% export GNUPGHOME=$(mktemp -d) % gpg -k gpg: keybox '/tmp/tmp.3unMXuJY6w/pubring.kbx' created gpg: /tmp/tmp.3unMXuJY6w/trustdb.gpg: trustdb created % gpg --version gpg (GnuPG) 2.4.0 libgcrypt 1.10.2-unknown Copyright (C) 2021 Free Software Foundation, Inc. License GNU GPL-3.0-or-later <https://gnu.org/licenses/gpl.html> This is free software: you are free to change and redistribute it. There is NO WARRANTY, to the extent permitted by law. Home: /home/user/.gnupg Supported algorithms: Pubkey: RSA, ELG, DSA, ECDH, ECDSA, EDDSA Cipher: IDEA, 3DES, CAST5, BLOWFISH, AES, AES192, AES256, TWOFISH, CAMELLIA128, CAMELLIA192, CAMELLIA256 Hash: SHA1, RIPEMD160, SHA256, SHA384, SHA512, SHA224 Compression: Uncompressed, ZIP, ZLIB, BZIP2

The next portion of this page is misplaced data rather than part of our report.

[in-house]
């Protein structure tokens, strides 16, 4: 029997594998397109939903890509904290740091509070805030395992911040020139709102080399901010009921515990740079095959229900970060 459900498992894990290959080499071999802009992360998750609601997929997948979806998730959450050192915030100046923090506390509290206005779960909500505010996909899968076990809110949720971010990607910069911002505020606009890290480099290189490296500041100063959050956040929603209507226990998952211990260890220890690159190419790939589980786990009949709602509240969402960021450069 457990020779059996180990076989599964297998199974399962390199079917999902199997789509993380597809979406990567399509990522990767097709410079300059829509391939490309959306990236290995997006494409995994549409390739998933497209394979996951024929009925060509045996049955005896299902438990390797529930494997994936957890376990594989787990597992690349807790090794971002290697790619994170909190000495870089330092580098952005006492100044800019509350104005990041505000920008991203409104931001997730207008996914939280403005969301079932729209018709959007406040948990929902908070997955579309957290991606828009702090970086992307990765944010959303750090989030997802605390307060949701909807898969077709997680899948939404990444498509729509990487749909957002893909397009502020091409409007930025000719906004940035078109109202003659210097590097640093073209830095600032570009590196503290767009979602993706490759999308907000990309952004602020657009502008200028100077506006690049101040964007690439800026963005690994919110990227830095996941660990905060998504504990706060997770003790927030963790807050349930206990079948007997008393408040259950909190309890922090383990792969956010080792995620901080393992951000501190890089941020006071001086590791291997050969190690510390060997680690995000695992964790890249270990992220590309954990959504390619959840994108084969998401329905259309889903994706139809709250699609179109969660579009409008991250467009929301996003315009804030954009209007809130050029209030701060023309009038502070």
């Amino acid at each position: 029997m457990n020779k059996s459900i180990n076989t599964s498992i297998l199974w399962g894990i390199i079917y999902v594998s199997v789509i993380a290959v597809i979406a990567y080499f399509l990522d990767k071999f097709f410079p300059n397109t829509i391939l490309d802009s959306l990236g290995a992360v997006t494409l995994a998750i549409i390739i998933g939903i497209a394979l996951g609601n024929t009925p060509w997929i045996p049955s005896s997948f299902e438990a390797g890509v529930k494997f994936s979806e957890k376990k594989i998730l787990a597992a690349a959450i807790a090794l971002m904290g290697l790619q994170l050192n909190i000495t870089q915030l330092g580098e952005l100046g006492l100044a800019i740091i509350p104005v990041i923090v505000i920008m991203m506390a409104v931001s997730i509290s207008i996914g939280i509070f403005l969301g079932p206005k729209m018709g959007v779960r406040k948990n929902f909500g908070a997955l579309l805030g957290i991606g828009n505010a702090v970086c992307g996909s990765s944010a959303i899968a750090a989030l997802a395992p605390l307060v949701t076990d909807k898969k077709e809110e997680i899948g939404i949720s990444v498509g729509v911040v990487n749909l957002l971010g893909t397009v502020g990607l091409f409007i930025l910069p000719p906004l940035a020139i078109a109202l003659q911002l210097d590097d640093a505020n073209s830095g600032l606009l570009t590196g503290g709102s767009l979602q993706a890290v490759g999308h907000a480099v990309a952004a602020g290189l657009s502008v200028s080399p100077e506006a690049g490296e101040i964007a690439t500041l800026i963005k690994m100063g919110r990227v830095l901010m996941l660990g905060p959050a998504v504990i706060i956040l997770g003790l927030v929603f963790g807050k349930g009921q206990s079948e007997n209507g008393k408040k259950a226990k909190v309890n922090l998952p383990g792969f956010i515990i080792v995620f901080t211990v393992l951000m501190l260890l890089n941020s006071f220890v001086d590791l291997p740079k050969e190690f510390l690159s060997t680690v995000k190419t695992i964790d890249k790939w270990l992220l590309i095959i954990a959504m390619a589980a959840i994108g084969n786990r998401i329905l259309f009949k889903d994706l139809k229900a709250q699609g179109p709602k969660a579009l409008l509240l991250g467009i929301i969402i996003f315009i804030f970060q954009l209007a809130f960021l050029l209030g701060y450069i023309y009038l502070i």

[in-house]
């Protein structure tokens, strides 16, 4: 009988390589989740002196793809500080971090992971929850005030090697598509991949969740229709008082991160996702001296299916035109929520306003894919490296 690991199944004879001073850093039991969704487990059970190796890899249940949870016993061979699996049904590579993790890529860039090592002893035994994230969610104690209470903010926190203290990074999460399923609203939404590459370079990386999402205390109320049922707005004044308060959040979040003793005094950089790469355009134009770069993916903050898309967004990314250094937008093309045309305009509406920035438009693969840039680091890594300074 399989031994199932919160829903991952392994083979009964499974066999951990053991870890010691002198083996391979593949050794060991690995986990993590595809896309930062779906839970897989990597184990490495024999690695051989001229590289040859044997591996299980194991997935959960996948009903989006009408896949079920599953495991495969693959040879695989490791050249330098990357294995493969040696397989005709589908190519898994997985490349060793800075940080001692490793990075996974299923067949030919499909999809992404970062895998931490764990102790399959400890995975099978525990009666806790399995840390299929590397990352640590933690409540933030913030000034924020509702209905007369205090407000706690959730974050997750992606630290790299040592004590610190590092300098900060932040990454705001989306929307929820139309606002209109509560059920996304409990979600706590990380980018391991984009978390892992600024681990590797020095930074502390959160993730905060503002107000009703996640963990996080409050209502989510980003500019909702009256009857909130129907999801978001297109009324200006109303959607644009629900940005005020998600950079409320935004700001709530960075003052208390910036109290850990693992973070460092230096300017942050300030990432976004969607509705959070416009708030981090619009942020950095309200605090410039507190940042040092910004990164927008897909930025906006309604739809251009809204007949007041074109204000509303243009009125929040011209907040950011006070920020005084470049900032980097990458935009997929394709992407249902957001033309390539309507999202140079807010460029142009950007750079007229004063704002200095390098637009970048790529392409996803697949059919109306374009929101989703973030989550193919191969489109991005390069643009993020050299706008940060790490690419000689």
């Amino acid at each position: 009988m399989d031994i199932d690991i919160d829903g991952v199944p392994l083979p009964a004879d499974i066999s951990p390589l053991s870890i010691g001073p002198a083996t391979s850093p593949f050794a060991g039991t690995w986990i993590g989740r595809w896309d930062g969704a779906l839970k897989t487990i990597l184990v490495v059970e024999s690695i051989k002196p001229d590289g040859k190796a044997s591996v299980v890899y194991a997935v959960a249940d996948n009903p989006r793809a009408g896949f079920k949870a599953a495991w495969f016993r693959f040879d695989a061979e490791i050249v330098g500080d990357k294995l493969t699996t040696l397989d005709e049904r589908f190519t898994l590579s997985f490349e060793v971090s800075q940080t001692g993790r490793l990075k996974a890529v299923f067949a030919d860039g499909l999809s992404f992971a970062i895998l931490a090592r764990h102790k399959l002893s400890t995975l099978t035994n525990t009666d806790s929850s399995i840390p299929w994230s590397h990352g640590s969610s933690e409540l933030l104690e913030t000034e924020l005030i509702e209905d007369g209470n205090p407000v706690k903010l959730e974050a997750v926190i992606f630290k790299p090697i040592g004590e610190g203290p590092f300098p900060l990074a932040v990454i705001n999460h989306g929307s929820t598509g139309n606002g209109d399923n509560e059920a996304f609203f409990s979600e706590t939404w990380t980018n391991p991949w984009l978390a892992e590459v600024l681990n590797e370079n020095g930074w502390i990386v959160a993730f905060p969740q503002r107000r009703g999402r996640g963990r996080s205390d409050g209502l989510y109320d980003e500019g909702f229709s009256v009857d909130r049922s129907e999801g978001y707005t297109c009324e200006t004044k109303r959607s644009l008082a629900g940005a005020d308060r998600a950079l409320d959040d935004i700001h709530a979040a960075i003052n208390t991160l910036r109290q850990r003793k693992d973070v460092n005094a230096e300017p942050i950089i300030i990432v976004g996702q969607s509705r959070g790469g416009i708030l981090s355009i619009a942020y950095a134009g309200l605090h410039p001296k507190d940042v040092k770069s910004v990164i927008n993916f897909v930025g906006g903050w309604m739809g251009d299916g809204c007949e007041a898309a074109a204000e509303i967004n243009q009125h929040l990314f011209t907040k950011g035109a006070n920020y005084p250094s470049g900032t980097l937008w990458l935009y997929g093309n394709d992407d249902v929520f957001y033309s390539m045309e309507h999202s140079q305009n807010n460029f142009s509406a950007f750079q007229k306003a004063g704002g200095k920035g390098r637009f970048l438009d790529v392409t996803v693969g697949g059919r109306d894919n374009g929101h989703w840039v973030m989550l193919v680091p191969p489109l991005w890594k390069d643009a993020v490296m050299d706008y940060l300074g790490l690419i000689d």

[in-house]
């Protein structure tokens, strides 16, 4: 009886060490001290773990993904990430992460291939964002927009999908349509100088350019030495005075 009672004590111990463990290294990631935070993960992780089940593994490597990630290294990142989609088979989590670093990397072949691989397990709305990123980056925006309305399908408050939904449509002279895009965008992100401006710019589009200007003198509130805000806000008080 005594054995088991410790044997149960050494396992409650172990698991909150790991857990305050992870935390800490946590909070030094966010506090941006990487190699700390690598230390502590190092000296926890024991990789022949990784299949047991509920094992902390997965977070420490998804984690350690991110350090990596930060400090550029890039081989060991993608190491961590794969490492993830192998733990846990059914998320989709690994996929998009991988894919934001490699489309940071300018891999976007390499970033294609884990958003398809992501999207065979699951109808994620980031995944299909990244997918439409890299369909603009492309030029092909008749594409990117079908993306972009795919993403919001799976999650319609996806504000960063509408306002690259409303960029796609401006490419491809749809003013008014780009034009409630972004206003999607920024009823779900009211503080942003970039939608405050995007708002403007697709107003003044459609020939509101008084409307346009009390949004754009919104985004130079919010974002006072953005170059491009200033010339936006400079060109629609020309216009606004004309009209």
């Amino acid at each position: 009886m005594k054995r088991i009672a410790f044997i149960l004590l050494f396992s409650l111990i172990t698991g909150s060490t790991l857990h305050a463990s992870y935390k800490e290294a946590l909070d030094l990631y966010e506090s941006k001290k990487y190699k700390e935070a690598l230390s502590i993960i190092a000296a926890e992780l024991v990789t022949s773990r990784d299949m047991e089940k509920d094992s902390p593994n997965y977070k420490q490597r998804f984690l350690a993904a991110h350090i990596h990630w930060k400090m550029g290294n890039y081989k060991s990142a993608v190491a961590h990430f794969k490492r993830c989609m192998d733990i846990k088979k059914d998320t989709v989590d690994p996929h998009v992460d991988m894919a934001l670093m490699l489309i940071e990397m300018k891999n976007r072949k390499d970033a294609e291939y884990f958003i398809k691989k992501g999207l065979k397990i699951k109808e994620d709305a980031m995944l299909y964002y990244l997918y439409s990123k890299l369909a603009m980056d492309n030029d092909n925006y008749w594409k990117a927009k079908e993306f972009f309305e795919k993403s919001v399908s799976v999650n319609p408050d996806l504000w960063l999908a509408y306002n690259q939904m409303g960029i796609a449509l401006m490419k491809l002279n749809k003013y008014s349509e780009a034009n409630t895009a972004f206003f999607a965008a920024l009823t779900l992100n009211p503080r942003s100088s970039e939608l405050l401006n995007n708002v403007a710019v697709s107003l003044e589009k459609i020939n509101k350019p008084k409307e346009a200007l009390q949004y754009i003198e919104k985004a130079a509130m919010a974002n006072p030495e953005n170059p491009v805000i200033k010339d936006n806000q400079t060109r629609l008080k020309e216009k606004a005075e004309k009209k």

As we see
gpg -k doesn’t list any keys.
Notice also that despite I use
gpg it is gpg in version 2.4.0.
Next I import the Qubes OS Master Signing Key (QMSK). Where to get it from?
Here are some example download locations:
I import it and after confirming the fingerprint is correct, I mark it as trusted.